By Meaghan Ziemba, Associate Editor, PD&D
We’ve seen the commercials, concepts, prototypes, and actual products. Yes, the electrical vehicle has entered the market, and as gas prices continue to climb, battery-power transportation is becoming more popular among consumers. Question is, where will we charge these vehicles when they are not plugged into the walls of our homes?
General Electric (GE) has the answer: the GE WattStation, which is an easy-to-use electric vehicle (EV) charger expected to release next year in the United States and Europe. The Watt station design will help accelerate the adoption of plug-in electric vehicles by decreasing the time needed for vehicle charging. It will utilize smart grid technology that will allow utility companies to manage the impact of electric vehicles on the local and regional grids.
“The residential WattStation’s easy functionality and design allows for uncomplicated integration of quick electric vehicle charging into your everyday activities,” says Michael Mahan, global product manager for GE WattStation.
A Suite of Options
GE plans on releasing a whole suite of products that provide various options for different charging environments. “The product line will include a residential wall mount, a public pedestal, a public pole mount so you can mount it to a light pole; and a back-to-back version that has two charging ports on a single pedestal, so you can charge more vehicles in less space,” says Mahan.
Later in the year, GE will launch somewhere around 40 to 50 different EV charging products for a variety of different applications.
Each charging station has a charging control board that communicates with the vehicles that are plugged into the charger. “When you plug in the vehicle, it gets charging status; it knows whether or not to start charging or not start charging; it will stop charging the battery if the charging is complete,” says Mahan.
The control board also has a lot of safety features where it will cut power to the cord if anyone removes the cord before the charging is complete. The control board is designed such that power will never activate until the cord is plugged into a vehicle, and receives a signal back from the car saying it’s ready to accept the charge.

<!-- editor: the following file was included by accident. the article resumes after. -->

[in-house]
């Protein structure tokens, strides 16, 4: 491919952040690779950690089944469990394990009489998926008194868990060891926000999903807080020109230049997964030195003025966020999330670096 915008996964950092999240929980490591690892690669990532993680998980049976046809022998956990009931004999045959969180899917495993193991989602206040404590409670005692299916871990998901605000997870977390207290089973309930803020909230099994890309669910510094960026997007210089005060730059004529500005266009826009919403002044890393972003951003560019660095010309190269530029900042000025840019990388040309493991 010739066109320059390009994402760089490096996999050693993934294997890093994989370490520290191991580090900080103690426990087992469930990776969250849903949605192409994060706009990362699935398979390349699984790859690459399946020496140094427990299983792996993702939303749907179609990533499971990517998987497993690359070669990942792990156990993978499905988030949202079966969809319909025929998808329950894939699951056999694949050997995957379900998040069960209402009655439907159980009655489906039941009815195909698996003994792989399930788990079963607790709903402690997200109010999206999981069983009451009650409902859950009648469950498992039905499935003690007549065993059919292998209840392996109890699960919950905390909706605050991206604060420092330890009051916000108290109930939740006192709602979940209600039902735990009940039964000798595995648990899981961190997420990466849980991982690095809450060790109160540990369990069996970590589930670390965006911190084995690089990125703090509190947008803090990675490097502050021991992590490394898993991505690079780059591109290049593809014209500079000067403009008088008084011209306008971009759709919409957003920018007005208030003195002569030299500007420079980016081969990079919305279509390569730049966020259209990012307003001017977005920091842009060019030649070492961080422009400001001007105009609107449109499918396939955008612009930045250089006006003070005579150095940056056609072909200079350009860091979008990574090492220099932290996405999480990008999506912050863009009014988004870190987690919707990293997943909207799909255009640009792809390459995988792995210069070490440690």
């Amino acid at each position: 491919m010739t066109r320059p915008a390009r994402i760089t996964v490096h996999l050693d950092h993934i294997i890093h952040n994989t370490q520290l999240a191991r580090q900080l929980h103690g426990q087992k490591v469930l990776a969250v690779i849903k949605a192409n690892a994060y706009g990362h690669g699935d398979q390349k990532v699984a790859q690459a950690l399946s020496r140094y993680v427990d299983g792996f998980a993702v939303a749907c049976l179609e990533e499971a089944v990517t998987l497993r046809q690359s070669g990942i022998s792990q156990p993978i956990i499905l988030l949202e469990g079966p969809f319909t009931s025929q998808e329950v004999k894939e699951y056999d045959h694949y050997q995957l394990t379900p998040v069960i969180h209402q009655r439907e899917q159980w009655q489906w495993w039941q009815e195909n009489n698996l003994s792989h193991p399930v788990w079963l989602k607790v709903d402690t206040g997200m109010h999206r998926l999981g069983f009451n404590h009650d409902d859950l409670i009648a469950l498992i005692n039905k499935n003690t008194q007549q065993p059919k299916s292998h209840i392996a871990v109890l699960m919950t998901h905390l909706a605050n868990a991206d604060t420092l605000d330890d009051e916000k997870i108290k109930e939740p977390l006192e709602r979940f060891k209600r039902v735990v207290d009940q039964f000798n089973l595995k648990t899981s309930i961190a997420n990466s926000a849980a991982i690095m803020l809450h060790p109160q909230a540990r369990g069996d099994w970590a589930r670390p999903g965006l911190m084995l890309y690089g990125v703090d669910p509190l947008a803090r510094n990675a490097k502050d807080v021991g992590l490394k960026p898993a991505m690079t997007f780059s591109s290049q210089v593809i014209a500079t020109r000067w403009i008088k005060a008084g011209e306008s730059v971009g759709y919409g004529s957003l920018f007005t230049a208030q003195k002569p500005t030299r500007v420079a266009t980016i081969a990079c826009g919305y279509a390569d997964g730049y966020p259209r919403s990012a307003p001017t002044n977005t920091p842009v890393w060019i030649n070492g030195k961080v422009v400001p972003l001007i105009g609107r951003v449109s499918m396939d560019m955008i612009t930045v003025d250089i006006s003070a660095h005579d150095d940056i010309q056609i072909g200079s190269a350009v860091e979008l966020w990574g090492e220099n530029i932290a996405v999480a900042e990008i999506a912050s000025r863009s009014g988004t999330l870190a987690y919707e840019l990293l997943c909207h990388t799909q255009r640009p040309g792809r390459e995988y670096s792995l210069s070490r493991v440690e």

According to Mahan, there is also a series of protection components that include: ground fault protection, standard electrical protection components, and an electrical contactor; all devices that GE has been making and incorporating into other devices for years.
Different vehicle models have different battery sizes, which determines the charging time of the vehicle. “Widespread electric vehicle adoption depends on having charging stations that integrate the need for quick charging with the personal need for easy functionality,” says Steve Fludder, vice president of GE ecomagination.
Being a level two charging station, the GE Wattstation operates at 240 volts and 30 amps. “A 24-kilowatt hour battery, which is found in a Nissan Leaf, would take four to eight hours for the battery to charge completely,” says Mahan.
Incorporating into the Grid
For residential homes, consumers can add a dedicated circuit to their load center that is already present in their homes. “We recommend a 40 amp circuit,” says Mahan. “You would run cable from the load center to the charging station, allowing consumers to feed it off their existing home-powering system.”
Once introduced to the public, GE plans on incorporating a credit card reader so consumers can pay for their charge-time when parking on local streets. Alternatively, some businesses are open to offering free charging time as a way to attract more customers to their stores.
Not Just a Charging Station
With a robust communication system, the GE WattStation can communicate with a variety of utilities, demand response systems, building management systems, and consumers’ smart phones and other personal devices. It also has an innovative cord management system that actually retracts the cord back into the unit, preventing it from lying in city streets causing a nuisance.
“We built the WattStation to be modular and upgradeable,” adds Mahan, “so as technology changes, customers can swap in different components without having to purchase a new charging station. This allows cities to make an investment in these units, and help them be confident that they’re not going to end up with obsolete equipment as technology and standards change.”
By providing the full suite of products of electrical infrastructure, distribution equipment, and the charging stations, GE optimizes the system that will work better for consumers when they do the full installation, giving them a competitive edge in the EV industry.